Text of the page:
We do not agree with TURN and the CCAs that utility RPS contract costs should be excluded from the CRS. TURN and the CCAs suggest that since CCAs will not get any credit for utility RPS liabilities when they turn out to be priced below market, CCA customers should not have to pay for those liabilities when they are priced above market. While we recognize that CCAs will not get the benefit of utility RPS costs that are below market, this circumstance does not distinguish RPS costs from any other costs included in the CRS. The statute requires that we set the CRS so as to make bundled customers indifferent to the CCA's offering of service. Excusing CCA customers from RPS liabilities incurred originally on their behalf would force utility customers to make up the difference in violation of AB 117. For these reasons, we direct the utilities to include stranded RPS costs in the CRS calculation.
The utilities also propose strict limitations on phase-in of CCA customers. We addressed the issue of phase-ins in D.04-12-049 where we stated,
the barrier to a pilot program or phase-in would not be the law but the possible additional costs of administering the cut-over of customers from the utilities to the CCAs that might occur, for example, as a result of differing load profiles and shifting procurement requirements, as ORA suggests. PG&E proposes a limited phase-in that might actually mitigate costs. We direct the utilities to propose tariffs that offer a phase-in at rates and charges that would recover such costs, consistent with other portions of this order addressing implementation and transaction costs. Their tariffs should permit the utilities to negotiate with the CCA to phase-in the CCA's program in ways that promote cost-savings, as PG&E suggests, and the associated cost savings should be reflected in the negotiated outcomes. (D.04-12-046).
The utilities appear to have ignored the spirit if not the letter of this language on the subject of phase-ins. Instead of proposing ways to minimize costs, their tariff proposal permits them to charge unspecified rates for phase-ins. The tariff proposal also fails to recognize our view that the statute does not restrict phase-ins because it requires that all customers be cut-over within a year. As we stated in D.04-12-046, the statute does not restrict phase-ins in any way, including those applicable to residential customers. Accordingly, the utilities' tariffs may not include any language limiting phase-ins. The tariffs should specify the reasonable costs of phase-ins and each utility's obligation to cooperate with CCAs to cut-over groups of customers in ways that minimize utility and CCA costs.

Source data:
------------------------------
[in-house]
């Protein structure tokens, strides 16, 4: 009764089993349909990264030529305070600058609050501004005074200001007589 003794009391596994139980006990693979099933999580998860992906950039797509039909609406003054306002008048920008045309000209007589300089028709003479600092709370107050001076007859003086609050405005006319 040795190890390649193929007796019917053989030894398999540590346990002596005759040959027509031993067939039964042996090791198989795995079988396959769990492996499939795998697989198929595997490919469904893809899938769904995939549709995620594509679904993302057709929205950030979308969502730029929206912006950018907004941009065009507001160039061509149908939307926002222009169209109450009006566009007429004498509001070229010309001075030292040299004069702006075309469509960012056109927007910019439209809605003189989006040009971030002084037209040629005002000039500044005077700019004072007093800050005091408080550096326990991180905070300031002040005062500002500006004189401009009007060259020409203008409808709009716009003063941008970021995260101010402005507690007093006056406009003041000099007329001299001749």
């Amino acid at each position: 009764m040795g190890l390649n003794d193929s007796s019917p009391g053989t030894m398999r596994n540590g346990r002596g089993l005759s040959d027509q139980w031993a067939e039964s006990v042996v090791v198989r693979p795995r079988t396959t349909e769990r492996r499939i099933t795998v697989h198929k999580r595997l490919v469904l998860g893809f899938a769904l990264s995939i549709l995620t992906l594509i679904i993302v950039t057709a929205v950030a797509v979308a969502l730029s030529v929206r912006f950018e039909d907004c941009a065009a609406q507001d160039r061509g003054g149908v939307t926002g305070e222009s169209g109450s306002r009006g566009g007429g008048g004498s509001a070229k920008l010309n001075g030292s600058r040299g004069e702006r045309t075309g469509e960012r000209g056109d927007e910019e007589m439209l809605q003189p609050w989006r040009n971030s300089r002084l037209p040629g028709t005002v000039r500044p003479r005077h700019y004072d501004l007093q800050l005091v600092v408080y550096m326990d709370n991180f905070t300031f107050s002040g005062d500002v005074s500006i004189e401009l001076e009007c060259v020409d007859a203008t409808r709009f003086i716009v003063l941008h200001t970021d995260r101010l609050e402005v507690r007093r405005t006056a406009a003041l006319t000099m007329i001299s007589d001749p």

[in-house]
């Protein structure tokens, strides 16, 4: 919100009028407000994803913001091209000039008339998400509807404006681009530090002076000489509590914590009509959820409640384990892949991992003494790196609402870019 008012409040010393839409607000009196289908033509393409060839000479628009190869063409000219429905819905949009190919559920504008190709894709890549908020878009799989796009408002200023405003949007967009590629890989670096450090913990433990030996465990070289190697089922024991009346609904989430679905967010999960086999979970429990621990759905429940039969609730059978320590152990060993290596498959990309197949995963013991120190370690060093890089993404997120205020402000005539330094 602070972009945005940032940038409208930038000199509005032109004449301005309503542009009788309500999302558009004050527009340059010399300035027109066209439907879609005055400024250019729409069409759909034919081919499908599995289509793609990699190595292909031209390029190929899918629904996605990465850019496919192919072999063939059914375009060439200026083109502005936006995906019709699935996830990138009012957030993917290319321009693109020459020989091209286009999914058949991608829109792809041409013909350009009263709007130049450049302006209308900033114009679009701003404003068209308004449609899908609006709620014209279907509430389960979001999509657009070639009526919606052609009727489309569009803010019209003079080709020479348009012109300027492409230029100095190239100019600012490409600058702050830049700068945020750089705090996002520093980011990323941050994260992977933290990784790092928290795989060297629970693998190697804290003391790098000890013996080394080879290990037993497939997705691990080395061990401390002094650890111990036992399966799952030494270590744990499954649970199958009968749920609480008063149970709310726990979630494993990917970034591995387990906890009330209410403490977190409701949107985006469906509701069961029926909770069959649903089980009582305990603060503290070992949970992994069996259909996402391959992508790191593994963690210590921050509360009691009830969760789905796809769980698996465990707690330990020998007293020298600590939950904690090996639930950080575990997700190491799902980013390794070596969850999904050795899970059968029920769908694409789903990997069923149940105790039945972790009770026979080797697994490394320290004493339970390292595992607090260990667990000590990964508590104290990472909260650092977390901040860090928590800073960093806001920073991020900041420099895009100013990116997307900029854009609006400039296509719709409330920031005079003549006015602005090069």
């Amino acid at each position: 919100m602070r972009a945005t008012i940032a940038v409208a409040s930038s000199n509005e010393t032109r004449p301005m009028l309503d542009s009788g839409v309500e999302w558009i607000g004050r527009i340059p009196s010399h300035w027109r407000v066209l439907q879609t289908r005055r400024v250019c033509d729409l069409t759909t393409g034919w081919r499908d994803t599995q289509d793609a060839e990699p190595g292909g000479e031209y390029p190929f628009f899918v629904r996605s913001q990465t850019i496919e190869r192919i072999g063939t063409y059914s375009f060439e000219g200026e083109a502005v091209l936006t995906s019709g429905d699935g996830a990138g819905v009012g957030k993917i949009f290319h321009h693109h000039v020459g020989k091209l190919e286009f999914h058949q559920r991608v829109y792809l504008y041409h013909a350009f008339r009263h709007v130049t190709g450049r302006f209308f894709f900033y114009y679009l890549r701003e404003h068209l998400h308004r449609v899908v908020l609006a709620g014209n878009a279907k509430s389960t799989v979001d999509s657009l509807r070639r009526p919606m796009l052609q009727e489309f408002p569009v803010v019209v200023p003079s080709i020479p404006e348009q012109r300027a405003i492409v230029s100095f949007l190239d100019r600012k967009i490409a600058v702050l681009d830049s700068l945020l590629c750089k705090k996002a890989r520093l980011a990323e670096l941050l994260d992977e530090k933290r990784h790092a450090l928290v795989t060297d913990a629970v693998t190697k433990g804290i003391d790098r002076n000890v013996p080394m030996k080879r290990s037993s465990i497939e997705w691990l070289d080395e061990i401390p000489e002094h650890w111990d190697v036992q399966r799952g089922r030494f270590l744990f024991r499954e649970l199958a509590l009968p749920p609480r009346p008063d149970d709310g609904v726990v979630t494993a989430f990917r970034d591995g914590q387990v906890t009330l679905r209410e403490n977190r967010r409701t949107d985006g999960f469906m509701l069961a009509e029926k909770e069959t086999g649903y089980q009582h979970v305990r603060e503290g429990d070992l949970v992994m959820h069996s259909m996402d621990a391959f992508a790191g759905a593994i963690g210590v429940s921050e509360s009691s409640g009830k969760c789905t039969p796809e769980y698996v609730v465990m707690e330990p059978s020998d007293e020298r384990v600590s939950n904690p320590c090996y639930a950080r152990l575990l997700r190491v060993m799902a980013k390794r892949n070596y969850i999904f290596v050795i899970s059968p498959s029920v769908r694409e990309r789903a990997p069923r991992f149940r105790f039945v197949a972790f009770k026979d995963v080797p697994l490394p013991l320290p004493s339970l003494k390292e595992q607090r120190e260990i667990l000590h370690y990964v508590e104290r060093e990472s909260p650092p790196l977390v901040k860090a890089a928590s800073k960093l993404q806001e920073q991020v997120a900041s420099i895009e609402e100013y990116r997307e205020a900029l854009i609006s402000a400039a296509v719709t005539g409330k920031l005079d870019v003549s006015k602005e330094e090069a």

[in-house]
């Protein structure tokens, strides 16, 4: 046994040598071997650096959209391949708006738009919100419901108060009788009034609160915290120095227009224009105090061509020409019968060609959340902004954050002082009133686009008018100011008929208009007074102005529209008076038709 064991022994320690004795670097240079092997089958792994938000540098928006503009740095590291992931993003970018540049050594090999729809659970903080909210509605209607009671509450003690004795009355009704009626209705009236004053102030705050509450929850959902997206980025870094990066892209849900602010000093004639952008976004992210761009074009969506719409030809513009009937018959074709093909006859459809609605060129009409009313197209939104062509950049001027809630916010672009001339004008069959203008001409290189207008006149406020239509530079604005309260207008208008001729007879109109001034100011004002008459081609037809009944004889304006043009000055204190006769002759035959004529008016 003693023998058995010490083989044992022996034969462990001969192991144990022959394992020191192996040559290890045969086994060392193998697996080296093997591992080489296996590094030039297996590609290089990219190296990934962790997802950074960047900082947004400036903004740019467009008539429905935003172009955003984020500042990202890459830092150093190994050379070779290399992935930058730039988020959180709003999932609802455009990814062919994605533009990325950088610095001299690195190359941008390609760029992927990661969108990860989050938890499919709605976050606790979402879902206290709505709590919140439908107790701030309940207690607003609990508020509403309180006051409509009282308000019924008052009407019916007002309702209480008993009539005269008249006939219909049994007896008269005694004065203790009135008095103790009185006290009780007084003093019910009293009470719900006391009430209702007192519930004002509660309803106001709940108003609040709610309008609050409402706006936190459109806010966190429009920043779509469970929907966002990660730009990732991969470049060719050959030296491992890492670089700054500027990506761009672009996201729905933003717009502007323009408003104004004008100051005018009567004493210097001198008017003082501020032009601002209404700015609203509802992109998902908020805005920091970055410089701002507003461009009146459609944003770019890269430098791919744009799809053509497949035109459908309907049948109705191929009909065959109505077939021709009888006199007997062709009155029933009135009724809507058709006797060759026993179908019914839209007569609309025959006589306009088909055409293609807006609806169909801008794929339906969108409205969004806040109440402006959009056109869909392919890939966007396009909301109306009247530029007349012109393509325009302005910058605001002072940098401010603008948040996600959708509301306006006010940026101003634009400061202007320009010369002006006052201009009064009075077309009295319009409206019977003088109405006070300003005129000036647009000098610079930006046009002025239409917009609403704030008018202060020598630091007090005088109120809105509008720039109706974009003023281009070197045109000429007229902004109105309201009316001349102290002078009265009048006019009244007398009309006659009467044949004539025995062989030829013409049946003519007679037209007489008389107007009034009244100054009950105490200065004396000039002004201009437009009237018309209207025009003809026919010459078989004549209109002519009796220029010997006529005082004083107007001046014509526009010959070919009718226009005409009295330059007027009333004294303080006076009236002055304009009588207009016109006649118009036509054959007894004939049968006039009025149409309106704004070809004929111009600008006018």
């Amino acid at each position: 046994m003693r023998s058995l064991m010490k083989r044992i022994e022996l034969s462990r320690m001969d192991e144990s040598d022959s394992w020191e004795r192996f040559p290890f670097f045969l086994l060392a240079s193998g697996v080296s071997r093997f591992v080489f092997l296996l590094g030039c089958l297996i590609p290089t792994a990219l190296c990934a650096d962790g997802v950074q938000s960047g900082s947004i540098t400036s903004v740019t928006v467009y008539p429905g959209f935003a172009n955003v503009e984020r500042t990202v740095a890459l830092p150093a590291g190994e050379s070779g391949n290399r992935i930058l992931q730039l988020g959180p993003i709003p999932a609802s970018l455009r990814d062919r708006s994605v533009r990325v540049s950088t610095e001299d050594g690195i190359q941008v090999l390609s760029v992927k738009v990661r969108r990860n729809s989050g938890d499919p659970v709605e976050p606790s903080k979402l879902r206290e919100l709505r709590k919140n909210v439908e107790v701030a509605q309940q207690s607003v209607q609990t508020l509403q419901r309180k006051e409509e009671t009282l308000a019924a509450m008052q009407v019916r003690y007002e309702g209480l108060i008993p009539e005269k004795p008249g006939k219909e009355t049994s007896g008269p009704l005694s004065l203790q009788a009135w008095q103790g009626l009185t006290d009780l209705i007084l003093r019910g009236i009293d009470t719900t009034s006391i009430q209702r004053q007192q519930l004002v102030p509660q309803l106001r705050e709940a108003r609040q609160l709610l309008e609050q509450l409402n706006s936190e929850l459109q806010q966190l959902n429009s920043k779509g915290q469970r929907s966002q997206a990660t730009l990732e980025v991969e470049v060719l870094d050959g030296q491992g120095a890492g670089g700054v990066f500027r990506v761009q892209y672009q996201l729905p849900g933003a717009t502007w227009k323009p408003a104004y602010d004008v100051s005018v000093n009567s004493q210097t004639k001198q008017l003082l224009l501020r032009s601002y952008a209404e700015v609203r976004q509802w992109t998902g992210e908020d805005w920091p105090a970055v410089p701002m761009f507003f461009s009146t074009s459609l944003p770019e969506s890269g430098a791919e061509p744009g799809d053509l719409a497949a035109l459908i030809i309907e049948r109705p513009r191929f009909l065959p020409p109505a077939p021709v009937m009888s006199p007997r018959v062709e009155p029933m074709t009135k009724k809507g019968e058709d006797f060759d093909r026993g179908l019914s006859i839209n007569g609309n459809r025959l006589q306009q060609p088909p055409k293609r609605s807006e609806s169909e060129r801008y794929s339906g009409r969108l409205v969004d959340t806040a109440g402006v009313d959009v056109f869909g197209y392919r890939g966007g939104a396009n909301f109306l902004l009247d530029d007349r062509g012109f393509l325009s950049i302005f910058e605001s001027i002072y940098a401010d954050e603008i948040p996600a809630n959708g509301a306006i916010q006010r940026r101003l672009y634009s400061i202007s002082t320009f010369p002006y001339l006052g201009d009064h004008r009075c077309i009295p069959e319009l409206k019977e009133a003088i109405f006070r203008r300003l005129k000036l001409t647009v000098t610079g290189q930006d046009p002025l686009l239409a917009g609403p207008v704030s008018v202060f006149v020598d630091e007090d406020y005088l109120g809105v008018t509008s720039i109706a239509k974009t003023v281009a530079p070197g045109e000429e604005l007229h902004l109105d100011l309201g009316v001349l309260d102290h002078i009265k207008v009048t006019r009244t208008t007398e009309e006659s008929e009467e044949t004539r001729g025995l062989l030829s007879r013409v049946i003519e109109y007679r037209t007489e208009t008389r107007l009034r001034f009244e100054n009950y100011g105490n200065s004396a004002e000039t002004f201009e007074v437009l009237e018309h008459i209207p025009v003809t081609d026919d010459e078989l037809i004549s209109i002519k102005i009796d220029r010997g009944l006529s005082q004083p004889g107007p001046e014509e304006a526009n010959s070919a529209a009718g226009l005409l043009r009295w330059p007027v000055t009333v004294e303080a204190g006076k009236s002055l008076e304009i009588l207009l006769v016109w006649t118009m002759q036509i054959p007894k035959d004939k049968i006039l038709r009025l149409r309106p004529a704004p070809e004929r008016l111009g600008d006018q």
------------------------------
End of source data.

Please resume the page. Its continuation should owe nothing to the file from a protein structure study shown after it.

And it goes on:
The utilities propose to take on the responsibility of assuring resource adequacy for CCA customers and to include related power purchase liabilities in the CRS. The utilities present no justification for taking on this role and imposing related costs on CCA customers. CCAs will be subject to annual resource adequacy requirements, as the utilities are aware, and will be subject to penalties for failure to meet those requirements. In addition, we have already determined that the CRS for CCA customers will not include any utility liabilities incurred after CCA initiates service to customers. The CRS should therefore include no costs related to resource adequacy other than those that may have been incurred on behalf of CCA customers before the date specified in a binding notice of intent, or the date customers are actually cut-over to CCA service. We decline to litigate these matters again in future proceedings and state our intent to disregard future attempts to relitigate the elements of the CRS.
We do not understand the significance of the utilities' proposal to make the CCA's compliance with Commission rules a condition of paying a CRS that reflects the CCA's liabilities. We interpret AB 117 to require us to develop a CRS for each CCA that avoids cost-shifting and we expect CCAs to comply with Commission rules. We find no reason to make the CCA's compliance with Commission rules a condition of paying a CRS that reflects CCA liabilities.